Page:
But big crowds aren’t lining up for free mammograms or colonoscopies, although early data indicate that the free wellness checkup is luring patients.
Advocates say details about the new benefits haven’t reached enough seniors, and Medicare’s information about it isn’t easily accessible and can be confusing.
“Our hope is that by waiving cost-sharing and making preventive care more affordable, more beneficiaries will get it,” said Jonathan Blum, deputy administrator at the Centers for Medicare and Medicaid Services.
At a senior center in Reston, roughly 35 people recently attended a “Medicare 101” meeting that provided information about the free services.
Howard Houghton, director of the Fairfax County senior health insurance information program, said he warned the seniors not to delay calling their doctor. “You want to do it sooner than later because this law might get repealed,” he said. “The law might change, so why take a chance?”
Even doctors have had some trouble figuring out what tests and exams are free and for which patients. Medicare is now paying all costs for most services that earned top ratings from the U.S. Preventive Services Task Force, an advisory group of medical experts. But if patients receive those services more often than recommended or don’t have risk factors to qualify for the tests, they can be charged a co-payment. In some cases, seniors may still have to pay for an office visit, even if the screening or test they receive is free.
To help clear things up, the American Medical Association issued a two-page guide for doctors. That’s in addition to e-mails that Medicare has sent to physicians and their professional associations.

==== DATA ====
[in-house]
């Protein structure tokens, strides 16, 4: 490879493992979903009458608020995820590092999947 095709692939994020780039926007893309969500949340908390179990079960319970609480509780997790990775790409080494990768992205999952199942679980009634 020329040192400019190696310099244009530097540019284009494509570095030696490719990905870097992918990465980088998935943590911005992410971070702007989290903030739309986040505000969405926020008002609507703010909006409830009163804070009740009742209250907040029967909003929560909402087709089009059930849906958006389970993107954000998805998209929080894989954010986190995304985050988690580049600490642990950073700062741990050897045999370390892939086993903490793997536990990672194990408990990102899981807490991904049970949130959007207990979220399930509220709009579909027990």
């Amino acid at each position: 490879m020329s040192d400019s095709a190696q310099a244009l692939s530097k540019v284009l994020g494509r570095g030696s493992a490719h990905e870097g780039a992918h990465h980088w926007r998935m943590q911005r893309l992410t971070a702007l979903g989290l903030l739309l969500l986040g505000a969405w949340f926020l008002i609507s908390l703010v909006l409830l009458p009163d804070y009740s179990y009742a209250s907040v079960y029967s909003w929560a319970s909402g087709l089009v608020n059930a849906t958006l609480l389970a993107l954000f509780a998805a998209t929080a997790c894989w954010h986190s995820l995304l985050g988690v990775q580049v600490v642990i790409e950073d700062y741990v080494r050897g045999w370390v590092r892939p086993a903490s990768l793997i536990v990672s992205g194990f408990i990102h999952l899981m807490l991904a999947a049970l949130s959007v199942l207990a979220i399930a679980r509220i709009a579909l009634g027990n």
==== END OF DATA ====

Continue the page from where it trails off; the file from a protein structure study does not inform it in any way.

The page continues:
Steven Schwartz, a family physician in Kensington who also teaches at Georgetown University’s medical school, said his group practice developed its own checklist of the preventive services and is contacting Medicare patients who haven’t had a wellness exam.
In 2008, when co-payments were required for many of the tests and screenings that are now free, only a minority of traditional Medicare beneficiaries in the District, Maryland and Virginia received them. For example:
• Fewer than 4 percent took advantage of the one-time “Welcome to Medicare” physical exam.
• Fewer than 10 percent were tested that year for diabetes.
• Only 36 to 41 percent of women received mammograms.
• Only 12 to 15 percent of women got bone density tests.
• Fewer than 20 percent of men received prostate cancer screenings.
And even though the flu shot was available for free before 2011, fewer than half got one.
A list of which preventive services are now free and other information are included in the “Medicare & You” handbook (available at www.medicare.gov or at 800-MEDICARE), the user’s manual sent to all 48 million Medicare beneficiaries. A 48-page Medicare guide on preventive benefits is also available online at www.medicare.gov.
But Joe Baker, president of the nonprofit Medicare Rights Center, said seniors usually read the handbook only when they have questions about a benefit. “If they haven’t heard about it, they’re not going to look for it,” he said.
One reason why seniors may not pay attention to the changes is that they have purchased a supplemental insurance policy or a Medicare Advantage managed-care plan that already offers some preventive health services without additional charges.
But cost isn’t the only reason that seniors may not be receiving preventive health services. Some people worry about whether procedures will be uncomfortable, and many are afraid of hearing bad news.
“It’s human nature to put off things that aren’t pleasant,” she said.
Blum thinks that attitude may be changing. In just the first three months of this year, almost 300,000 seniors nationwide received the new free wellness exam.
“Based upon what we’ve seen so far, we are very optimistic that we will have a greater proportion of beneficiaries who will take advantage of the preventive benefits,” said Blum.
This article was produced through a collaboration between The Post and Kaiser Health News, which can be found online at www.kaiserhealthnews.org. KHN, an editorially independent news service, is a program of the Kaiser Family Foundation, a nonpartisan health-care-policy organization that is not affiliated with Kaiser Permanente.